Just a few short months ago, Rami Malek won an Oscar for Best Actor for his portrayal of Queen frontman Freddie Mercury in the irresistible rock biopic “Bohemian Rhapsody” (2018).
This weekend, it’s Taron Egerton’s turn as he portrays Elton John in “Rocketman,” a giddy yet sobering film that is part chronological biopic and part musical fantasy that’s bound to have fans tapping their feet to the upbeat bangers and humming along to the beautiful ballads.
Developed by Elton John himself, the autobiographical film charts Reginald Dwight’s unlikely evolution from bespectacled young dreamer growing up in 1950s England to the flamboyant international rock showman of the 1970s. Along the way, he struggles with drug, alcohol and sex addiction, all while seeking social acceptance amid his own burgeoning homosexuality.
Actor Taron Egerton shakes off his action-comedy persona as Eggsy in the “Kingsman” series (2014-2017) to stretch himself as a performer, reuniting with his “Eddie the Eagle” (2015) director Dexter Fletcher. It’s Egerton’s best performance yet, not merely playacting Elton John but becoming him in look and manner. Most impressive is that he actually sings the numbers, unlike Malek, who mostly lip-synced despite his masterful recreation of Mercury’s Live-Aid.
Bryce Dallas Howard (“Jurassic World”) plays his mother, who nurtures his innate gift but later brings him to tears by insisting that he’ll never be truly loved as a homosexual. Likewise, his father, played by Steven Mackintosh (“Underworld”), doesn’t believe in his musical gifts until he is already a best-selling artist — and even then he only wants to make a buck off his son.
Such backhanded praise cuts just as deep as the blatant betrayal by manager and love interest John Reid, played by Robb Stark himself Richard Madden. Ironically, his “Game of Thrones” co-star Aidan Gillen (aka Littlefinger) played the role of Reid more sympathetically in “Bohemian Rhapsody.” Madden’s take is more akin to Allen Leech’s sleazy Paul Prenter.
The best supporting performance comes from former child star Jamie Bell (“Billy Elliot”) as Elton’s longtime songwriting partner Bernie Taupin. In one tender scene, Elton leans in for a kiss, only for Bernie to stop him, “I love you, man. Just not like that.” Later, during a heated backstage argument, Elton erupts, “Just write the words and let me do the rest!” Ashamed, Elton turns back to apologize, but Bernie cuts him off to say, “I know.” It’s the type of “inside each other’s head” relationship that feels authentic with rare chemistry between two actors.
Fittingly, the script is penned by Oscar-nominated “Billy Elliot” screenwriter Lee Hall, who also penned “War Horse” (2012) for Steven Spielberg. In “Rocketman,” Lee’s framing device is a substance abuse support group, allowing the flawed protagonist to work out his insecurities and inner demons, while allowing the audience to jump back and forth between flashbacks of his life and career, even having the ghosts of friends and family appearing in the rehab room.
It’s all creatively directed by Fletcher, who was tapped to finish “Bohemian Rhapsody” when Bryan Singer left mid-project. This time, Fletcher takes a far different approach than a straightforward chronicling of events, instead presenting a whimsical fantasy musical like Julie Taymor’s underrated “Across the Universe” (2007). The kaleidoscopic imagery and magical realist tones are engrossing, even if it becomes campy with the gloss of “Rock of Ages” (2012) rather than the avant-garde risk taking of the stellar Beach Boys biopic “Love & Mercy” (2014).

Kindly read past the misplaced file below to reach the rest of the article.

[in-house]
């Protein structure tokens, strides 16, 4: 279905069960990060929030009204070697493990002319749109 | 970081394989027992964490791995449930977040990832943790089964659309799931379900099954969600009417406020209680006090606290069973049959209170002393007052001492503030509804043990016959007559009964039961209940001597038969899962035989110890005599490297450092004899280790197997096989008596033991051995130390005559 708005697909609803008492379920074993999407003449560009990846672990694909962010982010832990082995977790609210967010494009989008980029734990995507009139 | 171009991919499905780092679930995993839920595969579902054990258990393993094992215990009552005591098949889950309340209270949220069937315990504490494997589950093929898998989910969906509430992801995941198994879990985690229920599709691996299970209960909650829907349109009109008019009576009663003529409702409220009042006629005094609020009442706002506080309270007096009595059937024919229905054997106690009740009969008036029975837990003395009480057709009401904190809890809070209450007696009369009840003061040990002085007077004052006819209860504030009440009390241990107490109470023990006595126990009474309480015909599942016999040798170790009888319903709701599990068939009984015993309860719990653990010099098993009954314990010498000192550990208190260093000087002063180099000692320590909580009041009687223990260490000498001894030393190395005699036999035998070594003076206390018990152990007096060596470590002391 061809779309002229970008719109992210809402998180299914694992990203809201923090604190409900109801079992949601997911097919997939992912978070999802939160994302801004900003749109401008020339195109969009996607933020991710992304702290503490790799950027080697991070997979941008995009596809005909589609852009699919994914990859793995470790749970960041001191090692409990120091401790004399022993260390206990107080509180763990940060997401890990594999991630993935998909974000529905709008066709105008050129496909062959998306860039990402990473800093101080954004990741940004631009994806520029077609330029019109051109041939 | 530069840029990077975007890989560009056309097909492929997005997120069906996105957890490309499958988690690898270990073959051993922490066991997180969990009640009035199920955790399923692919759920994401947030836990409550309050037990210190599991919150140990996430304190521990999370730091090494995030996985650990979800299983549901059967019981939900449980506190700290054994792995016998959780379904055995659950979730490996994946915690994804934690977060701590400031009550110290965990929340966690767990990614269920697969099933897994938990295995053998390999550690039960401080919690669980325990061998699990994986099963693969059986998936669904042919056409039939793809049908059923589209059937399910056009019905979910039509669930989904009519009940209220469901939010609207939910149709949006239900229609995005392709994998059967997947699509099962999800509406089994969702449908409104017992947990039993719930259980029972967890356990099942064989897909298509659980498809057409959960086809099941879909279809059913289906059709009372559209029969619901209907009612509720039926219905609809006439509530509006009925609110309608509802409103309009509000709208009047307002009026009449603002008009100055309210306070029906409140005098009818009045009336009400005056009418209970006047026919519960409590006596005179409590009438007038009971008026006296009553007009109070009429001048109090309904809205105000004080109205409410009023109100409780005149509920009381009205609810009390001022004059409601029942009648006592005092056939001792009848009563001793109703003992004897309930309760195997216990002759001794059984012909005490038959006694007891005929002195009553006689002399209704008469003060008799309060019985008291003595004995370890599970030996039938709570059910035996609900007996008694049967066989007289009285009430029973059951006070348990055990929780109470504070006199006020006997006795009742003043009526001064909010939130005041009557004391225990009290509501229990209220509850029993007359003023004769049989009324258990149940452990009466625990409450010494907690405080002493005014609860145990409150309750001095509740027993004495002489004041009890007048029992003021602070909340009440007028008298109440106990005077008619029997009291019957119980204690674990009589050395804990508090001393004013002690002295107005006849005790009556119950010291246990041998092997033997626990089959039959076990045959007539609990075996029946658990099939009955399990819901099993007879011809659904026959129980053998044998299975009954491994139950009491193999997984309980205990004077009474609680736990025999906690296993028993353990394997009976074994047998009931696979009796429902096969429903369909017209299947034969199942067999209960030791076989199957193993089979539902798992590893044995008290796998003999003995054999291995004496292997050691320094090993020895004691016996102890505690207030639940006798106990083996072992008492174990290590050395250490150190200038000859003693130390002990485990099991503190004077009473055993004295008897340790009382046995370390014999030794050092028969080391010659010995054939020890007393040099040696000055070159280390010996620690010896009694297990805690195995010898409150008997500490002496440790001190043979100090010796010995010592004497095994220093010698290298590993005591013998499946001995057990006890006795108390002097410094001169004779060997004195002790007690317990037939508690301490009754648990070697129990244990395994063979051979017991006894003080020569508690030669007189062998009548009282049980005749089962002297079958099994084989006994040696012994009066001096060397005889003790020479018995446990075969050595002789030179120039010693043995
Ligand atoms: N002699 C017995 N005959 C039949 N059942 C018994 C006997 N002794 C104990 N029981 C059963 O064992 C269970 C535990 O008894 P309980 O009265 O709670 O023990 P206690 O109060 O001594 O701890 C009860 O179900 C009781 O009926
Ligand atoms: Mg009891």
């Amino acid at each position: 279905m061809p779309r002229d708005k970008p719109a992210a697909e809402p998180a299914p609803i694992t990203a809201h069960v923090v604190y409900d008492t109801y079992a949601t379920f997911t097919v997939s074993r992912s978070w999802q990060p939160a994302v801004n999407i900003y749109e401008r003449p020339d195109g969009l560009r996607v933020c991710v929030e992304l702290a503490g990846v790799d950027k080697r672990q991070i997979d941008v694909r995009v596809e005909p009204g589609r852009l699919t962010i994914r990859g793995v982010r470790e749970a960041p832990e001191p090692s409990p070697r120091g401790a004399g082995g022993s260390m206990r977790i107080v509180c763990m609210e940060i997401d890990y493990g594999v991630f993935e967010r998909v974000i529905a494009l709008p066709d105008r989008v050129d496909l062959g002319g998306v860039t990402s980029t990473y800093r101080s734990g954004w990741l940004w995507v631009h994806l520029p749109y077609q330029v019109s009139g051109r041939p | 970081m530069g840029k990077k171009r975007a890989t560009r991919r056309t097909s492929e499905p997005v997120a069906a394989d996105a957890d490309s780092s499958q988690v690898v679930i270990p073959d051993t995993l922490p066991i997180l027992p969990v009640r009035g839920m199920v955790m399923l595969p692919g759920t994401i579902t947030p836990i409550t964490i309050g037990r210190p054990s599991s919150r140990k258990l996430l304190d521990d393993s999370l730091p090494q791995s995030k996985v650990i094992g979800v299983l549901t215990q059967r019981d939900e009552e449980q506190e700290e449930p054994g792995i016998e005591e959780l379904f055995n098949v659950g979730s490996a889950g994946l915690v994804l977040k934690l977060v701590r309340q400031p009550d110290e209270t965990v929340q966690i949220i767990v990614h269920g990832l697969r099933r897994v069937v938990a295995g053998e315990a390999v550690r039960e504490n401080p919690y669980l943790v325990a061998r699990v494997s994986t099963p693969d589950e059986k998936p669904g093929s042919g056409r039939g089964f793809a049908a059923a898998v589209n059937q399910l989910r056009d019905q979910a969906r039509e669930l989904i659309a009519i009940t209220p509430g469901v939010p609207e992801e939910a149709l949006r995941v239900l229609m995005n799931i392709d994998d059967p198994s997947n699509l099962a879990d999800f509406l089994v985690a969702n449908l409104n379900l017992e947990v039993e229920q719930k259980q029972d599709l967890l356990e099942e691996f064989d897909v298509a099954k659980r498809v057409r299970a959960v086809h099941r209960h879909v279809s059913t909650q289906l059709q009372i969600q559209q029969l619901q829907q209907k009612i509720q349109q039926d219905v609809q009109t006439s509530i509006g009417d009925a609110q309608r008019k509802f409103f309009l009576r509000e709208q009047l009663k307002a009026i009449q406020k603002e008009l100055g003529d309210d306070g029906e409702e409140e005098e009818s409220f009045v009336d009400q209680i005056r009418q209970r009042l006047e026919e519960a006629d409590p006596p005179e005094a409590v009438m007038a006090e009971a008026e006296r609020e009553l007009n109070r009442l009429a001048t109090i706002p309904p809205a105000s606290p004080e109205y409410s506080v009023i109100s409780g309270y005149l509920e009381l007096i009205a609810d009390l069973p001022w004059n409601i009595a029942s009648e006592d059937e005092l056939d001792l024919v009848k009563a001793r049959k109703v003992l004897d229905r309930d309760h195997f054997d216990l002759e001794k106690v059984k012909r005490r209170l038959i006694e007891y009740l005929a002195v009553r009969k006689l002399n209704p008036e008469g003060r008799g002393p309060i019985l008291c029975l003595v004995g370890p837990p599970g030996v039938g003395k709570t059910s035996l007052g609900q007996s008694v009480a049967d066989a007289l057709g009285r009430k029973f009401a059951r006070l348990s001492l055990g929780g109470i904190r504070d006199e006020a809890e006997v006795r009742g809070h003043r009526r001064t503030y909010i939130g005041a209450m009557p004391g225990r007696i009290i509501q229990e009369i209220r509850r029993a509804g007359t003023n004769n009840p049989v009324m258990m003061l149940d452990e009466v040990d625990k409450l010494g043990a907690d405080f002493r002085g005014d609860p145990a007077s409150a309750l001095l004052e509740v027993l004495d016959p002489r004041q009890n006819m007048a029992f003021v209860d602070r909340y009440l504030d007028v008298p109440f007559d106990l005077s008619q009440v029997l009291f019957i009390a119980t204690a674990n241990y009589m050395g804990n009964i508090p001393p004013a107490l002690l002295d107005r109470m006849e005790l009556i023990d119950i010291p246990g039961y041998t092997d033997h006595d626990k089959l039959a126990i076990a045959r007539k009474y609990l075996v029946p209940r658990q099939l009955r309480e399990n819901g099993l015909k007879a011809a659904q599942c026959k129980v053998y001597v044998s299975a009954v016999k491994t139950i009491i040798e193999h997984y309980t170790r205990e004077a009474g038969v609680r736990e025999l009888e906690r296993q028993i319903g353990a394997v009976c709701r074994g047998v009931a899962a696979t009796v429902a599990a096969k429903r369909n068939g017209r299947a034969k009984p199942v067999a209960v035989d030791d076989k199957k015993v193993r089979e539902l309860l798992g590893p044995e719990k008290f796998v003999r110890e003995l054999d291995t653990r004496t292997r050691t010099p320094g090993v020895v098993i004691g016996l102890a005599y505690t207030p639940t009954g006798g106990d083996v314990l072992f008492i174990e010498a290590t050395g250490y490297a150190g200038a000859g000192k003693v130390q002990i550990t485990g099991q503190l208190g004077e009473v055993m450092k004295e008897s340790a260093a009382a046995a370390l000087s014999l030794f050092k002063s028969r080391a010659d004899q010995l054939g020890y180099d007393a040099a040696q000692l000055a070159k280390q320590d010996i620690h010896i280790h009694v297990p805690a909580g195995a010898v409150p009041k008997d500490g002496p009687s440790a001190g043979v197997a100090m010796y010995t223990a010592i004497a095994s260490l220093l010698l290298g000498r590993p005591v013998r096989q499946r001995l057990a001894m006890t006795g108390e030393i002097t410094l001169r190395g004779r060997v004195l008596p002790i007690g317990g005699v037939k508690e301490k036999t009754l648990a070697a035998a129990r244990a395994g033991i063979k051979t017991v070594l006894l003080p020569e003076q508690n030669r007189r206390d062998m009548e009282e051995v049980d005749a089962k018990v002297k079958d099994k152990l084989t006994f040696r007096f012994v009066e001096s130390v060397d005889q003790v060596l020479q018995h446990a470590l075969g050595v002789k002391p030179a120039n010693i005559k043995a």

Still, the film delivers where it counts the most in its staging of Elton’s greatest hits. We see his childhood self singing “The Bitch is Back,” a carnival rendition of “Saturday Night’s Alright for Fighting,” brief demo snippets of “Candle in the Wind,” “Daniel” and “I Guess That’s Why They Call It The Blues” at a recording studio piano, a touching living room performance of my personal favorite “Your Song” and a fitting soundtrack of “Amoreena” as he arrives in L.A.
This sets up the showstopping number, floating in the air to “Crocodile Rock” during his starmaking performance at The Troubadour. We then get an interpretive “Tiny Dancer” at a free-spirited party in the Hollywood Hills, a frustrated “Bennie & The Jets” mashing keys in an extravagant costume, an abstract “Rocketman” as he sinks underwater in a suicide attempt, a rock-bottom “Sorry Seems to Be the Hardest Word” at a swanky bar, a redemptive “Don’t Let the Sun Go Down on Me” in the recording studio and a bittersweet “Goodbye Yellow Brick Road” duet with Bernie hopping into a cab, all culminating with “I’m Still Standing” post-rehab.
The one odd choice is “Pinball Wizard,” which Elton covered for the film “Tommy” (1975) but is more associated with The Who. I would have scrapped it in favor of one of the many songs left out: “Levon,” “Philadelphia Freedom,” “Someone Saved My Life Tonight,” “Mona Lisas and Mad Hatters,” “Measure of a Man,” “The One,” “Blessed,” “Something About the Way You Look Tonight” or his pair of “Lion King” gems “Circle of Life” and “Can You Feel the Love Tonight.”
Audiences will perhaps most yearn for a larger treatment of “Candle in the Wind,” famously revamped from a Marilyn Monroe tribute to a dirge for Princess Diana. His tearjerking 1997 performance at Princess Di’s funeral would have been the perfect equivalent of Live-Aid in “Bohemian Rhapsody.” Instead, the film ends abruptly with “where are they now” end credits.
No matter, the ride there is mesmerizing, shining new light on the music icon while allowing us to revel in the nostalgia of irresistible tunes. It made hard core fans like yours truly grateful to have seen his farewell tour at Capital One Arena last fall, but for anyone who has been sleeping on his prolific genius, it’s a reminder of just how many masterpieces Elton delivered.